“I told you so!”
The temptation to say just that is big after George Zimmerman’s arrest Monday on charges of aggravated assault, including pointing a gun at his girlfriend.
This week’s arrest comes on the heels of his former wife calling police to report Zimmerman had threatened her with a gun.
Four months ago a jury acquitted Zimmerman of second-degree murder and manslaughter charges in the fatal shooting of 17-year-old Trayvon Martin. There was not enough evidence to show that Zimmerman was not acting in self-defense.
But now what we are seeing is a pattern emerging showing Zimmerman as a man with serious anger issues, who lacks self-control and has a penchant for using guns to threaten people.
Taken together these recent cases open a new window on the February 2012 case when Zimmerman followed, fought, shot and killed Trayvon Martin, a black teenager walking home from the corner store with candy and a can of iced tea.
All the arguments about Zimmerman’s rights under Florida’s Stand Your Ground law and his right to defend himself in a fight with a teenager fade in light of Zimmerman’s recent behavior.
All the arguments about gun-control advocates trying to use this case to deny Americans’ their right to carry a gun have lost their relevance.
Zimmerman’s presentation of himself as a public-spirited “Neighborhood Watch” volunteer who was legitimately concerned about a strange young man in the neighborhood now looks like a cover story for a vigilante looking to excuse actions that led to the young man’s death.
It is eye-catching that Zimmerman’s girlfriend told police he had both a shotgun and an assault rifle and he initially barricaded himself inside her apartment as if primed for a shoot-out with police.
The jury in the murder case had no idea of Zimmerman’s volatile temperament. They never heard any testimony from him.
The prosecutors had little support at the time to bolster the argument that Zimmerman’s personal issues, his rage, caused him to ignore a police dispatcher’s instructions to stop following the youngster.
Not only did Zimmerman continue following him but Zimmerman got out of his car to confront the young man, fight him and fatally shoot him.
The conservative and liberal media as well as race-baiters immediately picked sides in the fight and put their own agendas on the tragedy.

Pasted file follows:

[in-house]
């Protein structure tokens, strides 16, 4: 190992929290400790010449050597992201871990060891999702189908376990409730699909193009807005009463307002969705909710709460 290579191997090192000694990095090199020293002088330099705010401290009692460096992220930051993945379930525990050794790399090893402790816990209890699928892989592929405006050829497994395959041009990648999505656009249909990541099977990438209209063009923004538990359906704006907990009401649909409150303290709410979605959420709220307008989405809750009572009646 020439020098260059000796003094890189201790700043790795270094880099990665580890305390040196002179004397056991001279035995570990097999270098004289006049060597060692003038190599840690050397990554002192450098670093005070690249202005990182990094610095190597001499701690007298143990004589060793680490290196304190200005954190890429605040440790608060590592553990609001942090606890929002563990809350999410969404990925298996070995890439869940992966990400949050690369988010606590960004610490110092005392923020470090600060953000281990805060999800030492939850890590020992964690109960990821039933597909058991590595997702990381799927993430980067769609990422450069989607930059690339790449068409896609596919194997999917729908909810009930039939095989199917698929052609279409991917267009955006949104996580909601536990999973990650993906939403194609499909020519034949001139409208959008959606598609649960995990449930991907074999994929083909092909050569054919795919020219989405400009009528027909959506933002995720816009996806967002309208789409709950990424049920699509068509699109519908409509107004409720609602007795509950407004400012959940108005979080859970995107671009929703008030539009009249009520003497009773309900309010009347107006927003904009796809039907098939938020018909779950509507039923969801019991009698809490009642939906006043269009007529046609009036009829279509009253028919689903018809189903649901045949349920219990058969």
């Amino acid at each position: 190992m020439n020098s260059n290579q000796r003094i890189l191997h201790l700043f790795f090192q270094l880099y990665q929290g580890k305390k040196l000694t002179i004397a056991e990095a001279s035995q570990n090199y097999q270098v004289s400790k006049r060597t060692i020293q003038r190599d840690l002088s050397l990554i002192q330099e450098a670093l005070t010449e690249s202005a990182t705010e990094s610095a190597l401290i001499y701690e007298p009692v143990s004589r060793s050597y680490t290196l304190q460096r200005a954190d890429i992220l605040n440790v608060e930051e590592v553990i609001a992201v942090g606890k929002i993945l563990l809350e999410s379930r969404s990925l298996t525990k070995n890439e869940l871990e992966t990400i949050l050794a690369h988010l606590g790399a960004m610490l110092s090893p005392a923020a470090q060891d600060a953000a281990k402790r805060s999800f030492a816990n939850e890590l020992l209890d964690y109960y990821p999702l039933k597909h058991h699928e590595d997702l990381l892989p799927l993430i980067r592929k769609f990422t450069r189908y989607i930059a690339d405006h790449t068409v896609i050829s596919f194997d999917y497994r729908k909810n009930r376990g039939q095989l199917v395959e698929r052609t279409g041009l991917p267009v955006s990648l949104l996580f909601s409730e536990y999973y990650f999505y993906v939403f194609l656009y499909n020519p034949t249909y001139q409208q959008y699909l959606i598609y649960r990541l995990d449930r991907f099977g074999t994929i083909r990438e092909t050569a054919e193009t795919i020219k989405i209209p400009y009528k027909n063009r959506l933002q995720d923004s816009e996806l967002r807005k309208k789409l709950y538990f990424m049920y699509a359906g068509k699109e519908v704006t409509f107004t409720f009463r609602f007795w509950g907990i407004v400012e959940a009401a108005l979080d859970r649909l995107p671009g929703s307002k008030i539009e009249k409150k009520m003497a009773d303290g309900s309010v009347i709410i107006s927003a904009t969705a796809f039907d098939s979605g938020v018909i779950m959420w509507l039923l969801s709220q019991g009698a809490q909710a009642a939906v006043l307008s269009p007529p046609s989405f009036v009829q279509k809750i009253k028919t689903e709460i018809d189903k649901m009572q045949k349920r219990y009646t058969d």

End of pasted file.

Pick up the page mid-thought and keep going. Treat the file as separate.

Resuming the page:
On the left, critics claimed Zimmerman racially profiled the youngster as a criminal and was not charged by police because of indifference to the death of a young black person.
On the right, commentators said Zimmerman had every right to carry his gun and even without the Stand Your Ground law he was within his right to shoot Martin because the young man may have been beating him up.
Polls also show a racial divide with a majority of black Americans alarmed at an unarmed child being killed while a majority of white Americans took Zimmerman’s side. A Washington Post/ABC News poll found 86 percent of blacks disagreed with the verdict while 51 percent of whites approved of the acquittal.
There was an even split among all Americans as to Zimmerman’s guilt.
Forty-one percent of Americans polled by Washington Post/ABC News believed Zimmerman should have been found guilty of something and another 41 percent said he should not have been convicted of anything.
But now with the repeated incidents of threats involving guns by Zimmerman there has to be doubt on every side, among blacks and whites, liberals and conservatives, that reckless behavior lit the fuse that led Zimmerman to tragically kill Martin.
Now there is new power to the idea that a skinny teen-aged boy felt threatened by a man who was stalking him for no apparent reason.
Now it makes sense to think that Martin felt insulted, even challenged to fight as a natural reaction to Zimmerman’s pursuit and confrontational tone. This lends support to the idea that it was Martin who was acting in self-defense.
But don’t hold your breath waiting for gun rights advocates to discuss whether Zimmerman should have a license to carry a gun.
And don’t wait to hear the left admit that given his pattern of behavior Zimmerman was a threat to people of all colors and not only young black men who could be racially profiled.
The truth is coming out slowly. It does not fit all the political agendas imposed by the left and the right. And it can’t stop the impulse from either side to say “I Told You So.”
Juan Williams is a co-host of FNC's "The Five," where he is one of seven rotating Fox personalities.